There’s nothing in the world like a game 7. All of the sports cliches come along with it. Win or go home. Leave it all on the floor.
Every single drop of Golden State Warrior and Oklahoma City Thunder sweat, every drip of blood, every tear ever shed culminated to this game where only one team could advance and face the Cleveland Cavaliers.
After clawing and scratching their way back into the series after two consecutive blowouts in games 3 and 4 and a disappointing Game 1 loss, the Warriors made history for the umpteenth time this season. For the first time since the Boston Celtics in 1981, a defending champion came back from being down 3-1 in the conference finals.
But, honestly, shouldn’t this have been our expectation the entire time? Winning three straight games and taking one in Oklahoma City seemed impossible after the earlier waxing the Thunder put on earlier in this series, but this is a team that won the most games in league history. Winning three straight is something they’ve done all season long.
Kevin Durant said it himself. In games 6 and 7, after taking early leads against the Warriors in both games, Stephen Curry and Klay Thompson hit shots they weren’t hitting earlier in the series. And that was the biggest change from game to game.
“We beat them from everywhere else, but they beat us from the three point line,” Durant, who scored 27 points in the loss, said. “It sucks to lose. It sucks.”
It does suck to lose and, really, against any other team, the Thunder wouldn’t have. Both of these teams deserve to play for a championship and both teams are very well capable of handling the Cleveland Cavaliers. But only one could do it.
And if you didn’t believe it before, the Thunder made sure you did by halftime. They had a 13-point lead in the first half of this game, killed the Warriors on the glass for tons of extra possessions and took a 48-42 lead into halftime with an impossible shot from Stephen Curry to inch the Warriors just a bit closer.
But the Thunder were the better team at the half. They were a better team for a majority of the series and they could have been in Cleveland preparing to face the Cavaliers on Sunday afternoon instead of preparing for the game of their lives on Monday.
But history has a way of consistently writing the most pristine stories with amazing finishes. This instance is no different with a champion standing on top in triumph after facing its biggest challenge yet.
This was foreign territory for the Warriors. After winning 73 games and facing little to no adversity throughout the season, a 3-1 deficit is something that teams rarely come back from. But the Warriors never stopped believing in themselves and that belief manifested itself on the floor and into three straight wins.
Draymond Green, who had an up and down series, to say the least, filled with drama on and off the court, said there were little moments throughout the season that prepared the Warriors for adverse moments. But nothing compares to being on the brink of elimination for three straight games. As brash and confident as Green is, even he admitted it.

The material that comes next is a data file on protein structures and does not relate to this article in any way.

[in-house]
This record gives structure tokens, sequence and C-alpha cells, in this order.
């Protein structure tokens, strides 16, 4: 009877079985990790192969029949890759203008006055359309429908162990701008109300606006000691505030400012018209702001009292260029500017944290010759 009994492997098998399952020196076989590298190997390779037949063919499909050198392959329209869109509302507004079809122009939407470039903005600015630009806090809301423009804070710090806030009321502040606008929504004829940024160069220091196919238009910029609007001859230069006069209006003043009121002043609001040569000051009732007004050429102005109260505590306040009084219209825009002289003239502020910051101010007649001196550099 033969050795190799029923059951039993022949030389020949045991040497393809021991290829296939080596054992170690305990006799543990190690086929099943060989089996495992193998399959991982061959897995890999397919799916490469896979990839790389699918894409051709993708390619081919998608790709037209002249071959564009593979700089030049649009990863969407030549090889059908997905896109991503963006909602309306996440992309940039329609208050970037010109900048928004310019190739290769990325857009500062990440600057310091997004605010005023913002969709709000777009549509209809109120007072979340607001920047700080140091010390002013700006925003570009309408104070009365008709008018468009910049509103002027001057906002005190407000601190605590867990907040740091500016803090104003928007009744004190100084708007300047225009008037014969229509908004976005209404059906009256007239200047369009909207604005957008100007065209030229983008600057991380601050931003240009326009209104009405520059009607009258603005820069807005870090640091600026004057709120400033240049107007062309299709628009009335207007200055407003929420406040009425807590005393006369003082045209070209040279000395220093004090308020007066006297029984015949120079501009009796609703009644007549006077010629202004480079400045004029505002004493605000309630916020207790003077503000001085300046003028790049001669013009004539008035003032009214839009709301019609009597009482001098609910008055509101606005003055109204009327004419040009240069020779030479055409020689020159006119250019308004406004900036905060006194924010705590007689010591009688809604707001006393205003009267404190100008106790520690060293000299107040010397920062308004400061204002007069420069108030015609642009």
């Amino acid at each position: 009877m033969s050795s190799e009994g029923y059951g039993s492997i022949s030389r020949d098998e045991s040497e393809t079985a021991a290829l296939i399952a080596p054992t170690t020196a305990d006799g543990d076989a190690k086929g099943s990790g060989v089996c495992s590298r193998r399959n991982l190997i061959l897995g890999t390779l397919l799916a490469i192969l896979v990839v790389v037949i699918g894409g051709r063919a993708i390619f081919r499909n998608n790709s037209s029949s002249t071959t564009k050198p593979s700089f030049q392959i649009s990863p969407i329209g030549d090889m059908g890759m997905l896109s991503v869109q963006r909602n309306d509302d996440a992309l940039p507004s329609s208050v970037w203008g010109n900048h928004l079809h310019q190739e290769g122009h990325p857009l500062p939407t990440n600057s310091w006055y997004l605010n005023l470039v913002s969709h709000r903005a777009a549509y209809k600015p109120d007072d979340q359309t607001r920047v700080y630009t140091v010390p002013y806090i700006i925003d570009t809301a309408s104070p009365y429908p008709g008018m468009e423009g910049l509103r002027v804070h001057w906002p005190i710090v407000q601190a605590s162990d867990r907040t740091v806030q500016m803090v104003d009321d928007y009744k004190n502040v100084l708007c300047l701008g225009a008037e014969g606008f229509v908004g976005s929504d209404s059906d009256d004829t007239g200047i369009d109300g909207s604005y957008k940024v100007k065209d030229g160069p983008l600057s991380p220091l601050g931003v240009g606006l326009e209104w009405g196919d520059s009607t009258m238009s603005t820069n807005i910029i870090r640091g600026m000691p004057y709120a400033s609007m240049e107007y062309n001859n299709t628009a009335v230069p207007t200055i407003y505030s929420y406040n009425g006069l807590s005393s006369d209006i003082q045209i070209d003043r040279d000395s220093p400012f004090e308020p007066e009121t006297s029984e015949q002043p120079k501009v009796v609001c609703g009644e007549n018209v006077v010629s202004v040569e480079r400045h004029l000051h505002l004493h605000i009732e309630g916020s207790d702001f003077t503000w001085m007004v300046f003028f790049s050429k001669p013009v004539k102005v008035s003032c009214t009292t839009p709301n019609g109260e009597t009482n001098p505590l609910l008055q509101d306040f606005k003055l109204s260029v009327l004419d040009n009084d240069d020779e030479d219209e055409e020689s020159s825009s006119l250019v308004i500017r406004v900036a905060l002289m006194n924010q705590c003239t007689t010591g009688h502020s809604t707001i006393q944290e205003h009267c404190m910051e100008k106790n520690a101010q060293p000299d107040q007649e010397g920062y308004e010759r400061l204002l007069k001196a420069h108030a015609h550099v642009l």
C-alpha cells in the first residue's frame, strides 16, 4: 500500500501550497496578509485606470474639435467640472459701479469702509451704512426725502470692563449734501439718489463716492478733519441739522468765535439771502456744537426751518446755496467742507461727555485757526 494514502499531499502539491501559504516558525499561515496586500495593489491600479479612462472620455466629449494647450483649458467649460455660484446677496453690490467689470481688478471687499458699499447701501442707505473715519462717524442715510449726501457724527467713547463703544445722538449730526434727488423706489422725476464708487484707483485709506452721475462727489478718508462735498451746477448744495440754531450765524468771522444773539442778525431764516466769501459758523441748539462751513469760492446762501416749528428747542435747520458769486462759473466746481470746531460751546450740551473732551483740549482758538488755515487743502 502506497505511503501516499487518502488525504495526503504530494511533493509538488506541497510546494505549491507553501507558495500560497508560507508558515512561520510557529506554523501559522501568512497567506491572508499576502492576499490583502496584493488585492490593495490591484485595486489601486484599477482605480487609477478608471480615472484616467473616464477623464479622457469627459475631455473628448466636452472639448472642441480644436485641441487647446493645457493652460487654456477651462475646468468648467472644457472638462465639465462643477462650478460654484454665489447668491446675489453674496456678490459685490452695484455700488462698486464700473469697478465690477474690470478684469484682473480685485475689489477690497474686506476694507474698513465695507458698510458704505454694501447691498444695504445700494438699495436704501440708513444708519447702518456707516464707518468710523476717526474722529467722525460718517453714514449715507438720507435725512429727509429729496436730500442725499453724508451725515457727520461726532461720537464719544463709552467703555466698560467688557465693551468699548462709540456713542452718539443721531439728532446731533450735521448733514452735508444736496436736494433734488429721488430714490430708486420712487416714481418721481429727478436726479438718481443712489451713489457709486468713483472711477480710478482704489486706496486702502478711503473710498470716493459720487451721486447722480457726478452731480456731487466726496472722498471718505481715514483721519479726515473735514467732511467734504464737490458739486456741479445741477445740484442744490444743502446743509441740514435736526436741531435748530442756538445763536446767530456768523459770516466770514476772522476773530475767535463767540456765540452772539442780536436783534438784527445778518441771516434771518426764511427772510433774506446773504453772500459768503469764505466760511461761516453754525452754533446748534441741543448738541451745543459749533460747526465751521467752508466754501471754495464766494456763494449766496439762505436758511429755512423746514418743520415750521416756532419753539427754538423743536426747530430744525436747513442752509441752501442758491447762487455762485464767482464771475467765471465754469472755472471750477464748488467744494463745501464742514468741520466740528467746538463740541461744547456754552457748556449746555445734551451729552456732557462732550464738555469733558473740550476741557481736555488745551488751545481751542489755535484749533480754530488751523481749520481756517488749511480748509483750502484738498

But, strangely enough, after a blowout loss in game 4, Green said the moment where the Warriors had their epiphany.
“It took a great, tremendous amount of effort and fight to overcome it. But, like I said after game 4, if anyone can overcome it it’s this group. Once we figure something out, we can get it rolling,” Green said at the podium after the Warriors’ game 7 win.
A splash of Andrew Bogut minutes here, a mystical 41-point performance from Klay Thompson there, and a 36-point Game 7 cherry on top from Curry and voila. The Warriors are back in the NBA Finals.
And despite them losing the series, the Thunder are winners here too. Their team could potentially look a lot different next year with a huge free agency decision from Durant looming in the horizon. But is there a team that you’d rather play for, at this point, if you’re Durant?
Going back East is fine and well, but there is no Russell Westbrook waiting for you. LeBron James and the Cavaliers, while not as formidable as Golden State, still present a challenge. Joining the Warriors makes sense, but where is the fun in that? Especially after you’ve pushed them to the brink of rendering their historical 73-win regular season meaningless.
Immediately after the loss, Durant had nothing to say about his upcoming decision. But you can rest assured his team’s performance in these playoffs will be taken into account. Whether the reflection is good or bad remains to be seen, but the future is bright for the Thunder.
It isn’t fair that these two teams had to play each other for a measly conference title. This series was worthy of the Larry O’Brien trophy. Sure, there were three blowouts. But there were strategic shifts, epic scoring performances, masterful defensive stretches and peak performances all around.
This series is up there with the 2006 Western Conference Finals between the Dallas Mavericks and the immortal San Antonio Spurs. This was as good as Michael Jordan’s closing chapter against the Utah Jazz in 1998. This tops last year’s Los Angeles Clippers and Spurs series. This is one of those moments where you’ll look back in 20 years and say “Wow, I still can’t believe they pulled that off.”
This new era of basketball is just warming up. The future is now and, as they say in Cleveland, we are all witnesses.